A woman transformed into a giant after she is struck by a meteorite on her wedding day becomes part of a team of monsters sent in by the U.S. government to defeat an alien mastermind trying to take over Earth.
The scientist father of a teenage girl and boy accidentally shrinks his and two other neighborhood teens to the size of insects. Now the teens must fight diminutive dangers as the father searches for them.
Marty McFly has only just gotten back from the past, when he is once again picked up by Dr. Emmett Brown and sent through time to the future. Marty's job in the future is to pose as his own son to prevent him from being thrown in prison. Unfortunately, things get worse when the future changes the present. Written by
When Marty arrives in 2015, he looks in the window of an antique store, where we see the denim jacket that he wore in 1985, a Roger Rabbit doll and a Jaws (1987) Nintendo game. Who Framed Roger Rabbit (1988) was also directed by Robert Zemeckis. There's also a JVC Super VHS camcorder of 1988. See more »
When Marty is sneaking into Strickland's office, the US and California flags are next to each other, away from the stack of books on the desk. In the next shot, when Marty reaches to move the US flag, the California flag has already been moved next to the books. See more »
Continuing a movie as perfect as "Back To The Future" must have been a really tough job. What made it even harder was that the writers Robert Zemeckis and Bob Gale had to ignore an important character from part one. Because Crispin Glover asked for too much money, his character George McFly, Marty's wacky Dad, hardly appears in the sequels, which constricted the storyline a lot beforehand.
Still, "Back To The Future II" turned out to be a huge success, commercially and artistically. The movie is every bit as clever and delightful as part one. I think most viewers don't realize how extremely complex this story is, because it's so enjoyable to watch. Gale & Zemeckis wrote a screenplay that takes place in three different periods of time, changes storyline more than once, has characters interacting with themselves all the time, but never seems overdone or confusing. The most original trick the two Bobs pulled was to virtually return to part one and have the main character interfere with the original storyline. I don't think that has ever been done before or since.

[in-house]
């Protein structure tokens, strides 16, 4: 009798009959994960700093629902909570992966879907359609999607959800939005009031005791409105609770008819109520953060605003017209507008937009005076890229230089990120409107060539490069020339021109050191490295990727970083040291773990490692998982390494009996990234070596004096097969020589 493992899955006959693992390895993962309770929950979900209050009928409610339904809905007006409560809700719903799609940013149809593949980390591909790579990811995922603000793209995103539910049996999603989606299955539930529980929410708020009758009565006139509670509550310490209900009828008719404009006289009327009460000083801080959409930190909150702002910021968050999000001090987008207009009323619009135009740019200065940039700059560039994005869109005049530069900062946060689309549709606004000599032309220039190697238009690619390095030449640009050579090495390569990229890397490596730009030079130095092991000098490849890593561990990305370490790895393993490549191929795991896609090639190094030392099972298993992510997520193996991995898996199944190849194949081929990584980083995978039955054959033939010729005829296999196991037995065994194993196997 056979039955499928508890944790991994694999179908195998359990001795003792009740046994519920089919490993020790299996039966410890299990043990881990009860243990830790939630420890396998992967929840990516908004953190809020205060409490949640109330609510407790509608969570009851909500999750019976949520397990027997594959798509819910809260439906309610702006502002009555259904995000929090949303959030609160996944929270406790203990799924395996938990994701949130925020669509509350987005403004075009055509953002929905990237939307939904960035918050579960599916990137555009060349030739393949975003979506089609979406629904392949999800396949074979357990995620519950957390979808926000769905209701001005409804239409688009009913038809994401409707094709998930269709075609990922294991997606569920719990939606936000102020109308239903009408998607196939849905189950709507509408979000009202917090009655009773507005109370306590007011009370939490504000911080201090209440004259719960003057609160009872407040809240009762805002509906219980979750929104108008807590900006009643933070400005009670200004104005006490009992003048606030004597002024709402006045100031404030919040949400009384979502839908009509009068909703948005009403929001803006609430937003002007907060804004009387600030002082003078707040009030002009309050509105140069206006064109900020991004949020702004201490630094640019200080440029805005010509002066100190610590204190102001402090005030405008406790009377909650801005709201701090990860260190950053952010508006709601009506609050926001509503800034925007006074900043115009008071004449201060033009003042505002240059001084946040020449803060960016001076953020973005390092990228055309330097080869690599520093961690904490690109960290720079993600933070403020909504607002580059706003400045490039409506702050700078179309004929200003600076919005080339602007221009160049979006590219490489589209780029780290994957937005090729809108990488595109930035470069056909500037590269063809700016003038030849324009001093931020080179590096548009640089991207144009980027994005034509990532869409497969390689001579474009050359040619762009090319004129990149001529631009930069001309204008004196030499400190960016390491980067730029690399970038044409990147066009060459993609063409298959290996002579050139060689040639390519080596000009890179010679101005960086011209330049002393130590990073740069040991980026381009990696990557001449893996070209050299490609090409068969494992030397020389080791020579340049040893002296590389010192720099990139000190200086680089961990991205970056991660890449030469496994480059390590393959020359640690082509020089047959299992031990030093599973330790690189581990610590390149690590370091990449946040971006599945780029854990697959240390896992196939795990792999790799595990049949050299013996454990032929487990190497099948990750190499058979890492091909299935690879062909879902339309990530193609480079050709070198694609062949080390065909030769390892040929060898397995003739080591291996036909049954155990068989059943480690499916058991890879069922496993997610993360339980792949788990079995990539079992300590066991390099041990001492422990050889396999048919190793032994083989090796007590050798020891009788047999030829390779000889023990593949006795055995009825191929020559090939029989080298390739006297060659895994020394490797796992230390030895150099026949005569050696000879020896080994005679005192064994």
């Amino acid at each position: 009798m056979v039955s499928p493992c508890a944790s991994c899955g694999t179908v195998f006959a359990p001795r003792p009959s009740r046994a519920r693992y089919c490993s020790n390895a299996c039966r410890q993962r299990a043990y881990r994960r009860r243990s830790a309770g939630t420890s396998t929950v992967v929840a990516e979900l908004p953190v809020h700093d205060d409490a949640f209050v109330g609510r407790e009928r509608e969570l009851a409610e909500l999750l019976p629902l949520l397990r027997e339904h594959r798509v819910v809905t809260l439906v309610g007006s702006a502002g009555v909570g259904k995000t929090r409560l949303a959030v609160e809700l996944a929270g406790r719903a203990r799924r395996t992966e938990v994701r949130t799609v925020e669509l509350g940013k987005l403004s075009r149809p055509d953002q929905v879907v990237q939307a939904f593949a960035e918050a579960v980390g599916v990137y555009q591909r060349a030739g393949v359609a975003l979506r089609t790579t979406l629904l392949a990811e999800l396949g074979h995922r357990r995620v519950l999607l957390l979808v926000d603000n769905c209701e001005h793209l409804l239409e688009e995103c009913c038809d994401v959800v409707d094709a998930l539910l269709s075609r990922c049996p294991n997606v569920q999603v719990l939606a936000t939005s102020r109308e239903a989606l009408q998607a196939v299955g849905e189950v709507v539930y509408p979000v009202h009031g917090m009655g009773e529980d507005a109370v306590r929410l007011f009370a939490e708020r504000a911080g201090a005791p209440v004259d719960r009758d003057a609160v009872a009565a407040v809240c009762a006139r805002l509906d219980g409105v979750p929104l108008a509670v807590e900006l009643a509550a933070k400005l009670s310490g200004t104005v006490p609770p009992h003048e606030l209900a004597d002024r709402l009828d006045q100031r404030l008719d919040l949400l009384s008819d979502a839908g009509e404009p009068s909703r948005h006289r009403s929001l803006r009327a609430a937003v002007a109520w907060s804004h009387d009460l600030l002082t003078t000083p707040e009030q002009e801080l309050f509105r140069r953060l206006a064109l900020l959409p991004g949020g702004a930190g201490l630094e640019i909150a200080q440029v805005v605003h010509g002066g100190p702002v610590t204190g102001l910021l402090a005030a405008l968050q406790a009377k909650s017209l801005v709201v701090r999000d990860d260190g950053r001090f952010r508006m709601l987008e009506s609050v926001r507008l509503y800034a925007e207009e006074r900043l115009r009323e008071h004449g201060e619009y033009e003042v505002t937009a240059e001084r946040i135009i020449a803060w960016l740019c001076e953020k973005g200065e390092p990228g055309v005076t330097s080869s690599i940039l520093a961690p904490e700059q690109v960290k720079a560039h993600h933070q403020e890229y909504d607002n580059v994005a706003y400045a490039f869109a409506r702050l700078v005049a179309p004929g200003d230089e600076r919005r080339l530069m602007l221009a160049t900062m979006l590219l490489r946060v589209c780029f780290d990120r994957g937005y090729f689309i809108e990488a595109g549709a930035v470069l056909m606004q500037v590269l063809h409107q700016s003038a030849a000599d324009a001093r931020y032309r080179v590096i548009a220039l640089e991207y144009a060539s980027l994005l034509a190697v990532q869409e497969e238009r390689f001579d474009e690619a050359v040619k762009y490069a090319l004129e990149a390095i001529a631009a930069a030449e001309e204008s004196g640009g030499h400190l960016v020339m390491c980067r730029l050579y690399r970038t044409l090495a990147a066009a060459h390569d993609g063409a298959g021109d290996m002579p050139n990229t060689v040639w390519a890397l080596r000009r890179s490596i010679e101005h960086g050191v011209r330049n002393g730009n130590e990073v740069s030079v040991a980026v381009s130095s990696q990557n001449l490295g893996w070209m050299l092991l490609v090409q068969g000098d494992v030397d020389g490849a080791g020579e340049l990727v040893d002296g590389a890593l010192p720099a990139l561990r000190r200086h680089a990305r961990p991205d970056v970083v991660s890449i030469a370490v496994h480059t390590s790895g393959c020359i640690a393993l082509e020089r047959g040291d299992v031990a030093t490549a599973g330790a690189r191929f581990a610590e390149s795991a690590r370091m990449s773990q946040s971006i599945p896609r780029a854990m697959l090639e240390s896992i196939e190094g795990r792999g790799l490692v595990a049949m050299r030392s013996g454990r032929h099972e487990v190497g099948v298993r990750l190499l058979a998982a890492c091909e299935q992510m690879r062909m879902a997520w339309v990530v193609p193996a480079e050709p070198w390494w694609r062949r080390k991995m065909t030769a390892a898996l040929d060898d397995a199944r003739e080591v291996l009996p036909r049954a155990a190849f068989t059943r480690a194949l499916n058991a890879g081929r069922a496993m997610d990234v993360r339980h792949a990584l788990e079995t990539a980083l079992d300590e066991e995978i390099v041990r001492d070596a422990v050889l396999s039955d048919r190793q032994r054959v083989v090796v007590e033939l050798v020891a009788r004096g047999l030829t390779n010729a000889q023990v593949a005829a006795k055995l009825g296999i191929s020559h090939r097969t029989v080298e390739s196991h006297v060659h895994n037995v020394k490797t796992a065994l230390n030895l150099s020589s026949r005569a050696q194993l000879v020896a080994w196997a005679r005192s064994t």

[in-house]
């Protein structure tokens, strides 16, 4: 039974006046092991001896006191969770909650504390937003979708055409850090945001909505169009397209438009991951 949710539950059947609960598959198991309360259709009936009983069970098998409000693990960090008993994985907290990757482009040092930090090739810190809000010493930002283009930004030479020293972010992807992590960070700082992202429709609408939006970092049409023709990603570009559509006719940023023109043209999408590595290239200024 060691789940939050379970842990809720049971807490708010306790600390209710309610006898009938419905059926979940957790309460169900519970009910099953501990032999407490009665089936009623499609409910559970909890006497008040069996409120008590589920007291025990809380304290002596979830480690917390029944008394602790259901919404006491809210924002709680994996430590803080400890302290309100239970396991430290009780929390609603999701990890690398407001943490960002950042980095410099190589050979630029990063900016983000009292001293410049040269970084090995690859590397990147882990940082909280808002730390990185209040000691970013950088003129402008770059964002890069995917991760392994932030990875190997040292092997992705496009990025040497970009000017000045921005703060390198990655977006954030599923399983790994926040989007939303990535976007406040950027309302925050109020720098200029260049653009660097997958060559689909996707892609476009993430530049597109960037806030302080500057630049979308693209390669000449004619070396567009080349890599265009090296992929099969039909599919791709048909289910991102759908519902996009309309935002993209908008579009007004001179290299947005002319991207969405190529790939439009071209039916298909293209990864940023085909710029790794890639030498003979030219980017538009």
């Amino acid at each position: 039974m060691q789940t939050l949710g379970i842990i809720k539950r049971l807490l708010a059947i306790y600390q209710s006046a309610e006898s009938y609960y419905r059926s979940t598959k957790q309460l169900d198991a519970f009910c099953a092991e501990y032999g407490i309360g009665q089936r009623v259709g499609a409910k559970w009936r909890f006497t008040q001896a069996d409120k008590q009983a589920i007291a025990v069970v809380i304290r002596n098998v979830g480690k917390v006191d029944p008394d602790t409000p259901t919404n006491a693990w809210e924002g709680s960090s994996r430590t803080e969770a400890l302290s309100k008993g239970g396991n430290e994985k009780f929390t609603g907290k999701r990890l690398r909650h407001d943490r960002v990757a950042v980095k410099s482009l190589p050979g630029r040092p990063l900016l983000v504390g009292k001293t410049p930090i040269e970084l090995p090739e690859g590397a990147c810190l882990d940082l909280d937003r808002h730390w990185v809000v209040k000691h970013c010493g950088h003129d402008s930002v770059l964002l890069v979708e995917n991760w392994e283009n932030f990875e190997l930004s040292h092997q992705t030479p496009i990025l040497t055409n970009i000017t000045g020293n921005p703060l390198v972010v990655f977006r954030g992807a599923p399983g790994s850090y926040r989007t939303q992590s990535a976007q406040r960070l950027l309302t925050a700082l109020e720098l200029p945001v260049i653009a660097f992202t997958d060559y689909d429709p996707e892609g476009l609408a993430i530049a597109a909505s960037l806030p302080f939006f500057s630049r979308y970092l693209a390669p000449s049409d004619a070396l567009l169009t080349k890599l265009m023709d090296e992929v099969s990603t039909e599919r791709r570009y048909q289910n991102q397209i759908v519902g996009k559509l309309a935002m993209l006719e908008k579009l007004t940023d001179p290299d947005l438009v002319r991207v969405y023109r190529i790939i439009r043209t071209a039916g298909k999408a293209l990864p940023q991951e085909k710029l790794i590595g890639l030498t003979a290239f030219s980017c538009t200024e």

No, the movie isn't flawless in a sense that everything can be explained logically. Bob Gale admitted himself that Marty and Doc shouldn't be able to visit their future selves in the first place. There are a lot of impossible time travels in part two (you can read about them in detail here: http://mjyoung.net/time/back2.html). "Mistakes" like that don't take away any of the fun, though, and I still think that the "Back To The Future" trilogy incorporates the logics of time traveling better than any other movie ever did.
Besides the perfect script the trilogy's success is due to Zemeckis ever so beautiful direction and his eye for detail, and of course the great cast. Michael J. Fox, Christopher Lloyd, Thomas F. Wilson and Lea Thompson, all shamelessly underrated actors, are once again brilliant. It's a REAL pity that Crispin Glover didn't return for the sequels, but as I've said before, Gale & Zemeckis did a great job writing their way around his memorable character. The only other actress that didn't come back was Claudia Wells, who played Jennifer in part one and was appropriately replaced by Elisabeth Shue here.
Summing up, "Back To The Future II" is a more than worthy follow-up to one of the best movies of all time. In fact, I think it's the best sequel ever made, only rivaled by "Terminator 2: Judgement Day". But that's a different story...
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